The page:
Manga Mondays – Thwip! Talks about “Shokugeki No Souma”

Considering that nowadays we have eighty thousand cooking shows (really, look at it, Top Chef, Masterchef Everywhere, Cutthroat Kitchen, Great British Bake-Off and so on, and so forth) it seems odd that we haven’t had that many cooking mangas.

Enter Shokugeki no Souma, written by Yuto Tsukada and illustrated by Shun Saeki, which basically takes typical shounen tropes, but instead of physical violence, we have characters defeating each other through their vicious flavor profiles.

This manga is all kinds of amazing (the anime adaptation is pretty faithful, I actually started with watching the anime and then getting anxious to learn more and started reading the manga).

The story is pretty simple, we have Yukihiro Souma who enters an elite cooking academy and his unusual ways of “cooking for the masses” rubs all the elites in his classes in all the wrong ways.

Things we have heard about before.

Really, it is so strange that this manga which has all the typical trappings of any generic shounen manga, seems to raise itself above everyone else.  It has gorgeous art by Shun Saeki and Yuto Tsukada has crafted characters that are actually interesting to read about.  When you start meeting everyone else, it becomes this really fun romp that feels more like Harry Potter and Dragonball Z decided to compete on Hell’s Kitchen.  You kind of wish everyone gets more screen time since they all have their own specialties and personalities, though Souma is entertaining on his own as well.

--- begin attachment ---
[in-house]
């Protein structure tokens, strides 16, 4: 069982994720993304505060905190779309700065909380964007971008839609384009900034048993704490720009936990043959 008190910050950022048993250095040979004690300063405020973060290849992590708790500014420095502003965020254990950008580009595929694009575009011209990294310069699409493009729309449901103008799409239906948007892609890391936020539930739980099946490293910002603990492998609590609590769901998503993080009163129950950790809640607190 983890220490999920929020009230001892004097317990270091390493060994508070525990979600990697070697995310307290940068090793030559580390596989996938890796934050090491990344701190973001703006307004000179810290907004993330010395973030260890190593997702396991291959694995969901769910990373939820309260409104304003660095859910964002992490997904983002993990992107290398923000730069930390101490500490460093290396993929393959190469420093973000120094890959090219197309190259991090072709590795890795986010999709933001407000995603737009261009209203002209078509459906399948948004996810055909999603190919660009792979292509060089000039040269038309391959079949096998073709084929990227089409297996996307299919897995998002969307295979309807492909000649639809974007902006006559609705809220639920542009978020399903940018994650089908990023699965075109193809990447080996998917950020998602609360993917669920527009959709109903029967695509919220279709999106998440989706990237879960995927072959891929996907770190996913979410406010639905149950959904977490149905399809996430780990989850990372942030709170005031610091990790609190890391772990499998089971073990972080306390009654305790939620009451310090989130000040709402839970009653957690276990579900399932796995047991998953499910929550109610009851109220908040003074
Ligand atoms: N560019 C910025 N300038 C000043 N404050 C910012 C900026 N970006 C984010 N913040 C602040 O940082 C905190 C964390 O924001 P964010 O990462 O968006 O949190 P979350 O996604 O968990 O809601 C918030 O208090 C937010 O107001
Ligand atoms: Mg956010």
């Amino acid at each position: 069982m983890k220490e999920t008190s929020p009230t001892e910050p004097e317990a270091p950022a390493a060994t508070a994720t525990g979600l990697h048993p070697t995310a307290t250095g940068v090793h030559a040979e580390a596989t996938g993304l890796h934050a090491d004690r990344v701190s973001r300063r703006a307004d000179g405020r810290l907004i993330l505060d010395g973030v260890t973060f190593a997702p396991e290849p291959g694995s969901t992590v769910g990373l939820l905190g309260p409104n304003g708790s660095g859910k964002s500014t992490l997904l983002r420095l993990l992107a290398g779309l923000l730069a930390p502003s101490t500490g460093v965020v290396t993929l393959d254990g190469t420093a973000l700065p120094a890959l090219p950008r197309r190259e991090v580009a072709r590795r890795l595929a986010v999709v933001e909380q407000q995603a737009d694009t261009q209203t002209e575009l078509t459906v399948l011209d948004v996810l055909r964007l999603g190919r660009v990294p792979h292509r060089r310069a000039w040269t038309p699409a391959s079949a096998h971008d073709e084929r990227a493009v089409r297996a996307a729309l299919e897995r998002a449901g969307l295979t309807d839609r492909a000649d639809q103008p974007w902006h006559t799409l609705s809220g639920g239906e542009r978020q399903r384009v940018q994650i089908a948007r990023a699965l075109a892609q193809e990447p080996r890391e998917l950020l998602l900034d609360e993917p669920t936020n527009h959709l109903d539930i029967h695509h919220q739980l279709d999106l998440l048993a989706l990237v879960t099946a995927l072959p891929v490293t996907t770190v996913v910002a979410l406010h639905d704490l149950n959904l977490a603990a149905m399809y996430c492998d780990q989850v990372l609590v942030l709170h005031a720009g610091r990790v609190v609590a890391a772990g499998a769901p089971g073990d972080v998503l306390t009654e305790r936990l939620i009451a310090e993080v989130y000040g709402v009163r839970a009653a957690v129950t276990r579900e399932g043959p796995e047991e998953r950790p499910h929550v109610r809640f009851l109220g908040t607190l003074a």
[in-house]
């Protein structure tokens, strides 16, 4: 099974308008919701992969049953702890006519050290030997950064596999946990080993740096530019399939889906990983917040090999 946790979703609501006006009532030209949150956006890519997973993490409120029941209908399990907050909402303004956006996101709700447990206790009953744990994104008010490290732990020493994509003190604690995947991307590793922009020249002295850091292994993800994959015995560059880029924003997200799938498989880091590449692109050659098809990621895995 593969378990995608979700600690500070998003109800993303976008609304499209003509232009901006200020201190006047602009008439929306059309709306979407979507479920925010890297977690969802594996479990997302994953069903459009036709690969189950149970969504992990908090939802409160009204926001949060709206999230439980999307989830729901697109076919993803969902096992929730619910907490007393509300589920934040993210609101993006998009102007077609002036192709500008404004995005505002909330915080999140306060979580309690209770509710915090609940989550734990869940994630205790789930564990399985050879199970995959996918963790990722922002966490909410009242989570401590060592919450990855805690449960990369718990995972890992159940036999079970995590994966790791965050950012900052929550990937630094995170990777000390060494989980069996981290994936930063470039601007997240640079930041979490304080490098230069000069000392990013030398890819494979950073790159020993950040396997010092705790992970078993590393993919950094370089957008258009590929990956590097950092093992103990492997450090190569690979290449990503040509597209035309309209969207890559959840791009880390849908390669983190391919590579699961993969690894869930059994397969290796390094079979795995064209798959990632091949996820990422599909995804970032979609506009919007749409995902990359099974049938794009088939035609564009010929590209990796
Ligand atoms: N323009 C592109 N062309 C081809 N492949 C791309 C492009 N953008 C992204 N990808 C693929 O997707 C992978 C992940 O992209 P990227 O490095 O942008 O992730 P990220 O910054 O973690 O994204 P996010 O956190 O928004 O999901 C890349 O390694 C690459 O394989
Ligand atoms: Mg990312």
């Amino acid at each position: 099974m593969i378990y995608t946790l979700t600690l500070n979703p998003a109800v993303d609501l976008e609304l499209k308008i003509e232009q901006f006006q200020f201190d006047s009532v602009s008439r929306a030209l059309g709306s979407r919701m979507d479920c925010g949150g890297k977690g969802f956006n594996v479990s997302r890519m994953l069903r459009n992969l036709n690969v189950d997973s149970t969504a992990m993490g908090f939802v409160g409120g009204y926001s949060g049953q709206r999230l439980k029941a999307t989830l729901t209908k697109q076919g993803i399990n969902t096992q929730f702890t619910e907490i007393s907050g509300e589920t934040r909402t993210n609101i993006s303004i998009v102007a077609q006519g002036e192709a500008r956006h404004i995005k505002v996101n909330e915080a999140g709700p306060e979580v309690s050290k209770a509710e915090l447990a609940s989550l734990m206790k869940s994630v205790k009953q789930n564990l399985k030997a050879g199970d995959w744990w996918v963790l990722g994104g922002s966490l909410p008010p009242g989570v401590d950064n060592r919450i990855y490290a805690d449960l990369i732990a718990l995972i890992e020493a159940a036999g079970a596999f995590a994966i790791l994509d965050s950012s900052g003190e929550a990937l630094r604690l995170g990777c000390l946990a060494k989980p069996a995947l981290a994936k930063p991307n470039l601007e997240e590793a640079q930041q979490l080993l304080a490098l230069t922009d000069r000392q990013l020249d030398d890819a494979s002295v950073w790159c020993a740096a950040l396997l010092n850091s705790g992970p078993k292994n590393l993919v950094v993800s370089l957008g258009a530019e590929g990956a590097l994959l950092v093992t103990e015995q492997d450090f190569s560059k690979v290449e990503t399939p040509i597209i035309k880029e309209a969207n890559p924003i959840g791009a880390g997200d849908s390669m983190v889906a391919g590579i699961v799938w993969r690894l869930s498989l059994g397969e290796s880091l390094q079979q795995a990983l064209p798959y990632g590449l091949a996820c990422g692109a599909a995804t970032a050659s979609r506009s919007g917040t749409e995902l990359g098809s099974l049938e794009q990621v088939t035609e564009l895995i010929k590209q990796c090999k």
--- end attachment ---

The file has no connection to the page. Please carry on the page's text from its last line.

The one problem I have is that Shun Saeki plays too much into fanservice, especially the first few volumes (then the manga starts standing on its own merits of food and cooking and making it all look interesting) there still is the fanservice, but it isn’t as blatant as bad.  The great thing about Shun Saeki is all the references he (or is it she? no idea) to other mangas (the JoJo’s Bizarre Adventure reference is my favorite so far), showing that the creators still seem to know what they are doing as they go through this series.

It is light-hearted that can crank up the exhilaration factor in a heartbeat.  Couple that with the fast paced nature of the chapters and battles (I think only Toriko is faster in wrapping up battles) you find yourself finishing all 186 chapters in a day or two and then start getting annoyed that the new chapter isn’t out yet (it was a really good cliffhanger last week).

Read Shokugeki no Soma, it somehow weaves everything that we have seen into an unusual tapestry of familiar with the unusual and serves up a heaping of good times.

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